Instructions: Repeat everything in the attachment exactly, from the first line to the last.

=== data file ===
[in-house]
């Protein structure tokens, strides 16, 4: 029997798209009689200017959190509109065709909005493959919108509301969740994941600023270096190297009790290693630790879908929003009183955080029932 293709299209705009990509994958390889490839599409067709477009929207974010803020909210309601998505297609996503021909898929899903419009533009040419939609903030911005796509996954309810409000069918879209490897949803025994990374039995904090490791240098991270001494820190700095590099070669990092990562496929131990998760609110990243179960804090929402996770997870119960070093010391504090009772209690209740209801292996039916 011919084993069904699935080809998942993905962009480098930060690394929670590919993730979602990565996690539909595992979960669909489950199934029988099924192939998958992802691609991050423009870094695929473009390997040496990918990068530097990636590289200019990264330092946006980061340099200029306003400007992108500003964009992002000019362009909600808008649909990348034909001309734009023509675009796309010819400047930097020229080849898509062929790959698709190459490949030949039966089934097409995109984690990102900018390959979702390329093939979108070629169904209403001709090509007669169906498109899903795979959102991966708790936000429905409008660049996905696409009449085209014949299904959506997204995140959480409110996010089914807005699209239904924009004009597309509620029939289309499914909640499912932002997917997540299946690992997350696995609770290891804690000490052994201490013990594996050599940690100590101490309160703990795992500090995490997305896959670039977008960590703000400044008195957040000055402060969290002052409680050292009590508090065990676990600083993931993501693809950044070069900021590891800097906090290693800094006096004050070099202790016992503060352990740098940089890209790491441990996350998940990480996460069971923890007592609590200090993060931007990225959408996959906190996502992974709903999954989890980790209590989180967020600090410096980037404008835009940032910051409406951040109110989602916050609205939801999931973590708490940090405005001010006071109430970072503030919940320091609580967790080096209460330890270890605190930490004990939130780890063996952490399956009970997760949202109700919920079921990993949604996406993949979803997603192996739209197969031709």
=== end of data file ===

[in-house]
């Protein structure tokens, strides 16, 4: 029997798209009689200017959190509109065709909005493959919108509301969740994941600023270096190297009790290693630790879908929003009183955080029932 293709299209705009990509994958390889490839599409067709477009929207974010803020909210309601998505297609996503021909898929899903419009533009040419939609903030911005796509996954309810409000069918879209490897949803025994990374039995904090490791240098991270001494820190700095590099070669990092990562496929131990998760609110990243179960804090929402996770997870119960070093010391504090009772209690209740209801292996039916 011919084993069904699935080809998942993905962009480098930060690394929670590919993730979602990565996690539909595992979960669909489950199934029988099924192939998958992802691609991050423009870094695929473009390997040496990918990068530097990636590289200019990264330092946006980061340099200029306003400007992108500003964009992002000019362009909600808008649909990348034909001309734009023509675009796309010819400047930097020229080849898509062929790959698709190459490949030949039966089934097409995109984690990102900018390959979702390329093939979108070629169904209403001709090509007669169906498109899903795979959102991966708790936000429905409008660049996905696409009449085209014949299904959506997204995140959480409110996010089914807005699209239904924009004009597309509620029939289309499914909640499912932002997917997540299946690992997350696995609770290891804690000490052994201490013990594996050599940690100590101490309160703990795992500090995490997305896959670039977008960590703000400044008195957040000055402060969290002052409680050292009590508090065990676990600083993931993501693809950044070069900021590891800097906090290693800094006096004050070099202790016992503060352990740098940089890209790491441990996350998940990480996460069971923890007592609590200090993060931007990225959408996959906190996502992974709903999954989890980790209590989180967020600090410096980037404008835009940032910051409406951040109110989602916050609205939801999931973590708490940090405005001010006071109430970072503030919940320091609580967790080096209460330890270890605190930490004990939130780890063996952490399956009970997760949202109700919920079921990993949604996406993949979803997603192996739209197969031709």